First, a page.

Justin “BoostedJ” Smith is under 30 years old, has three final table finishes at the World Series of Poker (WSOP), two final table appearances on the World Poker Tour (WPT), and started at $0.01-$0.02 Limit Hold’em Games online and has won millions. Thanks to his ties to an underground Russian gambling ring, he also now has a criminal record.
Edwin Ting is a respected player in the poker world and has earned a reputation as a fierce competitor in high stakes live cash games. He is a regular at Ivey’s Room at the Aria in Las Vegas, and has also finished as the runner-up at the 2010 WPT Bellagio Cup which awarded Ting $594,755. He too faced a potential five year prison sentence for his role in the gambling ring as well.
Smith Avoids Prison
Earlier this month, Smith was given his sentence for participating in a gambling ring based out of New York. He was charged with aiding an illegal sports gambling business and faced a five year prison sentence. His case was adjudicated with a softer sentence and will not face any jail time. Instead, Judge Jesse Furman of the Southern District of New York sentenced Smith to two years of probation and 200 hours of community service. All things considered, it seems that Smith dodged a bullet not having to face prison time.
Ting Reaches Plea Deal, Goes to Prison
Ting was not nearly as lucky as Smith. As part of a plea deal with federal prosecutors, he faces five months in prison for operating the illegal business. Still, five months in prison is a huge reduction from the 60 he potentially faced when he was originally charged. Ting had previously agreed, as part of the legal resolution, to pay a $2 million fine, which allowed him to enter into a guilty plea. Part of Ting’s problem is his past criminal record. Back in 2005, he severed time for… you guessed it… operating an illegal gambling business. Federal prosecutors had stated that they felt Ting plainly thought nothing of breaking the law once more.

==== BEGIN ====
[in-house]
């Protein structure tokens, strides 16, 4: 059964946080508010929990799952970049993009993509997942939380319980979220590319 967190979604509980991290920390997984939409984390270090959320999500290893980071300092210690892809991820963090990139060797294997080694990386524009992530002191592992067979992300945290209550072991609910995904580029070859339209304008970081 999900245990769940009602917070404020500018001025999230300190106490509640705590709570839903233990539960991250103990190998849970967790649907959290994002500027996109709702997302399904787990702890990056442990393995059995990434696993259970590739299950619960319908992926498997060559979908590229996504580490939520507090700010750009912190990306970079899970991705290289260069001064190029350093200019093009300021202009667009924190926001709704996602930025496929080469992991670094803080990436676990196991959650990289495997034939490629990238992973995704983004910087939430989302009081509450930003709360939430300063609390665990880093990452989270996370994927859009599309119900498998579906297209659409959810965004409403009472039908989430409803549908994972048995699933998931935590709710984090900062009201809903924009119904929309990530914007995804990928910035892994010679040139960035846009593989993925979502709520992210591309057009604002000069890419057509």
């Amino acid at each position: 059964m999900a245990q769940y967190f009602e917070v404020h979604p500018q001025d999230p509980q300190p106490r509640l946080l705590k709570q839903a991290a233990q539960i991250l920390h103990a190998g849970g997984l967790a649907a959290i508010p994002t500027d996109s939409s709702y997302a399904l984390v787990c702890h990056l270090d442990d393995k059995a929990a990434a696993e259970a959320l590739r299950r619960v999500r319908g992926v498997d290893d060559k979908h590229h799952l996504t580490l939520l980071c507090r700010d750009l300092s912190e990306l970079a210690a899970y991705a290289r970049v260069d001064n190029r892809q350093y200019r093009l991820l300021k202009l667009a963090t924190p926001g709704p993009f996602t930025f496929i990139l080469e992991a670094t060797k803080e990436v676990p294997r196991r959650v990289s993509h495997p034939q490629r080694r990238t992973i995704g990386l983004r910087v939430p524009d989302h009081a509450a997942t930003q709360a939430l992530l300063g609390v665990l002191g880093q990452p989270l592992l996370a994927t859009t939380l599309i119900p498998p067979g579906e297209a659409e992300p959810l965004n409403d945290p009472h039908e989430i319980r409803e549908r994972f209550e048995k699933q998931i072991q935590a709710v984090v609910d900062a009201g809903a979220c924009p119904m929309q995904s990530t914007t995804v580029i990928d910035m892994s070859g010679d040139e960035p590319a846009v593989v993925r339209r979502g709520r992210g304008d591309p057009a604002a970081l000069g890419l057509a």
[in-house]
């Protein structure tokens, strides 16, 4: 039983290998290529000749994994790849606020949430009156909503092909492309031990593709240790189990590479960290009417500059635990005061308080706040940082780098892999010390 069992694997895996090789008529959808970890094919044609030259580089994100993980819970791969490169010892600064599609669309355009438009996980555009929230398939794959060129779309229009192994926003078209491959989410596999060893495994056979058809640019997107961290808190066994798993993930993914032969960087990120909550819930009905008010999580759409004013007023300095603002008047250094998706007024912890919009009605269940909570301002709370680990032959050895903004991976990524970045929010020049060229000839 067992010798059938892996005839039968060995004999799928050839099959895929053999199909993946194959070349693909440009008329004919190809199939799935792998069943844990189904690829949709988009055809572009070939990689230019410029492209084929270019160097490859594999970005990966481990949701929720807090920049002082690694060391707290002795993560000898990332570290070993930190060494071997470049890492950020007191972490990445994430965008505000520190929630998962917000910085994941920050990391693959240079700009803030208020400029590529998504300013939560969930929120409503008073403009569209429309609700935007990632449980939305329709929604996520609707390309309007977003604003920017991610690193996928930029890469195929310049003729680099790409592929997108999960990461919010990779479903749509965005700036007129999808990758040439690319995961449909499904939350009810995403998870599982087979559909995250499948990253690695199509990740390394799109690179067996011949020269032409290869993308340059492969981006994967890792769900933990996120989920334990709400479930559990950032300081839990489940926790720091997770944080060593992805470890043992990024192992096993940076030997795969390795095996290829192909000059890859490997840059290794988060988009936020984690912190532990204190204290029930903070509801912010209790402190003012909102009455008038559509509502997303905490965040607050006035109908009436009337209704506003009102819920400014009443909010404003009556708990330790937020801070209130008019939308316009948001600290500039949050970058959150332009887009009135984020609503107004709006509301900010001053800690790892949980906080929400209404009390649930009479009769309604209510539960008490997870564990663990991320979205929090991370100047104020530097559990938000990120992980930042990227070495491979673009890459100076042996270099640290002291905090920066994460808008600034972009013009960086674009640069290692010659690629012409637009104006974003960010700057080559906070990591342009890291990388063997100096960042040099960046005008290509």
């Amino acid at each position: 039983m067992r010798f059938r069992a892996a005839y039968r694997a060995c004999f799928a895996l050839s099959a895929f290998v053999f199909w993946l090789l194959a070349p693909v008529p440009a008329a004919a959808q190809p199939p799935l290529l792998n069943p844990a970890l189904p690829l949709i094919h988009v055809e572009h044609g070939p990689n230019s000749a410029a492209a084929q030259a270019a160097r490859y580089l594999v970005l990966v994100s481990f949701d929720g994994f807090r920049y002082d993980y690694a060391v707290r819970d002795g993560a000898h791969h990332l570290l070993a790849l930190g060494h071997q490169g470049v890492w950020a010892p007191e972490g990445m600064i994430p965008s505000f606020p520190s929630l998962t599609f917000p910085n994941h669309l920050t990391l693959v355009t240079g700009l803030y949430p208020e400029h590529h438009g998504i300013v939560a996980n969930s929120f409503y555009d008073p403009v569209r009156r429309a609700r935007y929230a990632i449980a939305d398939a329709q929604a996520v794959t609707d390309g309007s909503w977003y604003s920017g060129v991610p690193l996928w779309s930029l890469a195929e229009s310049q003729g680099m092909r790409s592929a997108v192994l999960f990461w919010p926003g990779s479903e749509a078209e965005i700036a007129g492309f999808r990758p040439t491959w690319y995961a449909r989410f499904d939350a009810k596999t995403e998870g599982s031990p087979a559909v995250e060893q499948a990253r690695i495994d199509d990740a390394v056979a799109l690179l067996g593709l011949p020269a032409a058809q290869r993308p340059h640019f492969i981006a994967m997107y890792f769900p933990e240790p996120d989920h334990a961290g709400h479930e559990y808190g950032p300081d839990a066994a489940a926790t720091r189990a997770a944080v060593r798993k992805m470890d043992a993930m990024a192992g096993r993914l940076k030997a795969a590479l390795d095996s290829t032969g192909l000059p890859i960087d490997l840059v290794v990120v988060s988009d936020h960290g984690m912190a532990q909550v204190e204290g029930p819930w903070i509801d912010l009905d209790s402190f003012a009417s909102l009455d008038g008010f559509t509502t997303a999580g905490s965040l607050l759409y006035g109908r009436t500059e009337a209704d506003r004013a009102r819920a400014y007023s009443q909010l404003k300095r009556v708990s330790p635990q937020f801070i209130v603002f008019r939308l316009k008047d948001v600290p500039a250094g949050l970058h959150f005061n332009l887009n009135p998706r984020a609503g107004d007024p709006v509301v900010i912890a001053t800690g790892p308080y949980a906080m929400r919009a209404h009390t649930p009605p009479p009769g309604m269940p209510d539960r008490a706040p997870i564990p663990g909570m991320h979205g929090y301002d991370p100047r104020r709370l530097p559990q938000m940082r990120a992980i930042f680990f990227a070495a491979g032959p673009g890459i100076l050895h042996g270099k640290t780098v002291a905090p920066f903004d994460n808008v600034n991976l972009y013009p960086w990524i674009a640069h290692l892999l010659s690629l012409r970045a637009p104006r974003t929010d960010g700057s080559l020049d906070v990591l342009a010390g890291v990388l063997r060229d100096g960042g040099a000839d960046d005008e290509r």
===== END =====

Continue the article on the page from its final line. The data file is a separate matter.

Apparently, it was Ting who brought in “sophisticated and wealthy individuals” to illegal gambling spots typically held in glamorous hotel rooms in New York. These gamblers would wager “enormous sums of money” and included people from the film, television, and music industries. All of the names of the players in these games were redacted in court documents.
There were an astonishing 34 people originally charged in the Russian gambling ring and 25 of those individuals have reached plea deals with prosecutors. Hillel “Helly” Nahmad and poker pro Vadmin Trincher, who pled guilty back in November 2013 as being the ringleaders behind the operation. According to court documents, it is estimated that the gambling ring was able to traffic between $50 to $100 million around the United States and to other parts of the world including Russia. Trincher is facing a 20 year prison sentence, but is expected to only serve between two and three years. Nahmad faces up to 92 years in prison, but is expected to serve about five.
For Whom the Bell Tolls
There are other obscure poker pros involved in the case that have yet to reach deals with federal prosecutors. Bill Elder and Peter Feldman have yet to enter into deals. The alledged top dog and mastermind of the operation, Alimzhan Tokhtakhounov is living free in Russia and has disputed all charges against him as American propaganda.